Vishwajit L. Nimgaonkar, M.D., Ph.D., Principal Investigator




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Are you interested in getting involved in our research?


“My parents and I were able to participate in the University of Pittsburgh’s Gene Study group about 1998. The initial interview with their field worker (who later wrote the back cover comments for my book) was intellectually stimulating; it made me think deeper about this illness I have.  I had already begun writing my book that took until 2010 to finalize.  Participating in the study group improved my self-esteem about being well.  It further motivated me to want to help others to understand this illness with my book successfully written, as well as and beyond my participation in the study.  Their occasional newsletters have given me information on what they have learned in the study, which has enabled me to understand myself better.  Also in recovery, my lifetime goal remains through my book and other efforts; to help teach others what this illness is capable of doing to a person, about the implications for society, and how to find wellness.”

~Larry Podsobinski, Author of In The Grip of Paranoid Schizophrenia:

One Man's Metamorphosis through Psychosis


If you want to be a part of our project we welcome all inquiries. You can contact any member of our staff for information or call toll free at 1-877-363-5895 (Schizophrenia) or 1-800-994-5895 (Bipolar disorder).  Below you will find information on our various research studies.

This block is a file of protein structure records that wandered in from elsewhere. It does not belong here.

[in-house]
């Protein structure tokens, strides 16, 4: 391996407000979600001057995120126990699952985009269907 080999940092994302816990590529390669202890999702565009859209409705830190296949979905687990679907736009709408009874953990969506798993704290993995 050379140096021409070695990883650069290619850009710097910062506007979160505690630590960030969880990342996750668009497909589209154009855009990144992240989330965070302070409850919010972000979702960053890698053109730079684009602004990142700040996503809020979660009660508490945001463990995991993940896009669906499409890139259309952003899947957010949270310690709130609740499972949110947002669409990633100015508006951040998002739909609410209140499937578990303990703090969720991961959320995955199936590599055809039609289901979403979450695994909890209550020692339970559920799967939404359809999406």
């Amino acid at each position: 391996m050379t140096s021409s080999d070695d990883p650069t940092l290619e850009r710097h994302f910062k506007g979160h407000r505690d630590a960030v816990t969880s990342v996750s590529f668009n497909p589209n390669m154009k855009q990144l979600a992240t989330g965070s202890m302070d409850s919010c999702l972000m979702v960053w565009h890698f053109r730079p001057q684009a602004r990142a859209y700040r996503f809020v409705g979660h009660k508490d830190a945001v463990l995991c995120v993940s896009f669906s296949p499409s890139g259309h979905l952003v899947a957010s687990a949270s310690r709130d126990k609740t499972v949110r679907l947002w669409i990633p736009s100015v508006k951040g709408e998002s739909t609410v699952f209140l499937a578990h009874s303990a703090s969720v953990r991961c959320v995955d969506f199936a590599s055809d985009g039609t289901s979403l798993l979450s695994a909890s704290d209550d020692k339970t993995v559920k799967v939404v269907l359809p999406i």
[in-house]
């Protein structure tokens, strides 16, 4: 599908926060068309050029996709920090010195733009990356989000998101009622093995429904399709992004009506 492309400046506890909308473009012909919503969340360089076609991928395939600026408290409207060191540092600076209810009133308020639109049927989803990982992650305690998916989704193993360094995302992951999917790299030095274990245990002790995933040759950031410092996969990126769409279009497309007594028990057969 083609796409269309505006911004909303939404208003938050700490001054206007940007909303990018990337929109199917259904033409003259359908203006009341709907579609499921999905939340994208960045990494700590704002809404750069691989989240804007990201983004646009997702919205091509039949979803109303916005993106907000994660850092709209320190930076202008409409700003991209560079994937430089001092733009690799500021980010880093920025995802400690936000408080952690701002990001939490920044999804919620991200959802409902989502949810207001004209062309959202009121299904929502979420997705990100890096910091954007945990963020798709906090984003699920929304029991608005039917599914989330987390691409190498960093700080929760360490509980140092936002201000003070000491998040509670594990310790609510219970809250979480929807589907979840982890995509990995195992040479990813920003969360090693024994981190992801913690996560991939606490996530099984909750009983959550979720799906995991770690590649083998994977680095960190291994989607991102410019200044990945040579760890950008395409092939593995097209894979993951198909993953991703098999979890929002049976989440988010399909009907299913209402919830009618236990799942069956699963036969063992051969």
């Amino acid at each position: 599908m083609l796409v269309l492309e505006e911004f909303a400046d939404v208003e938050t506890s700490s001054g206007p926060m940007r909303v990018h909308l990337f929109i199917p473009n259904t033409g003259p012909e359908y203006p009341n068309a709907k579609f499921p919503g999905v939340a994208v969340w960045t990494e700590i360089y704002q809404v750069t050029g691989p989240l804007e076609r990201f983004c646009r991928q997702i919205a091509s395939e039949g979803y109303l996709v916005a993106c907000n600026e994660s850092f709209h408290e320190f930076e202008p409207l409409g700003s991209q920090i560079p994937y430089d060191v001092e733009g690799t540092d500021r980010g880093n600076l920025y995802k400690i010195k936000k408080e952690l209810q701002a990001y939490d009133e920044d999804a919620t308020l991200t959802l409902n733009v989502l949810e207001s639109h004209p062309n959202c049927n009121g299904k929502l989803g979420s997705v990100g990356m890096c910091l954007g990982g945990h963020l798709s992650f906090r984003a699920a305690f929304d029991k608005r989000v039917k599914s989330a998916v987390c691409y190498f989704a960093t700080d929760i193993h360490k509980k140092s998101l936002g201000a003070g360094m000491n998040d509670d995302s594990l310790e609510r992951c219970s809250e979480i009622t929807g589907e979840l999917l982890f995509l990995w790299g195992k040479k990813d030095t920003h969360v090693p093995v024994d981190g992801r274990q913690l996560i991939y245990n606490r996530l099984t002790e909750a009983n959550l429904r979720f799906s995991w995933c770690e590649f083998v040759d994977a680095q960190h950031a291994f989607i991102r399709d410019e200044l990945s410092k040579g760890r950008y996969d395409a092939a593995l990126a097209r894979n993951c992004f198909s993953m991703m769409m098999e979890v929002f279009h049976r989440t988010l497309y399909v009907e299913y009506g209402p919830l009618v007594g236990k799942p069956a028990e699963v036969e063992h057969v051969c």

We currently have two main studies focusing on schizophrenia.  Because of the nature of genetics research, some of our studies focus on specific ethnic groups or family types.  We are also seeking healthy controls (people with no history of mental health or substance abuse issues) for these studies.  More information on each study can be found below.


  • Caucasian families with two or more first-degree relatives (i.e., siblings, or parent/child) affected with schizophrenia are invited to participate.

  • Affected participants must be 14+ years old, unaffected must be 18+ years.

This is a collaborative study being conducted in conjunction with the University of Pennsylvania.

  • A Family-Based Genome-Wide Methylation Scan for Cognition and Schizophrenia

  • Persons diagnosed with schizophrenia age 18 and older are invited to participate.

This study examines genetic causes of schizophrenia and the relationship between schizophrenia and cognitive functioning.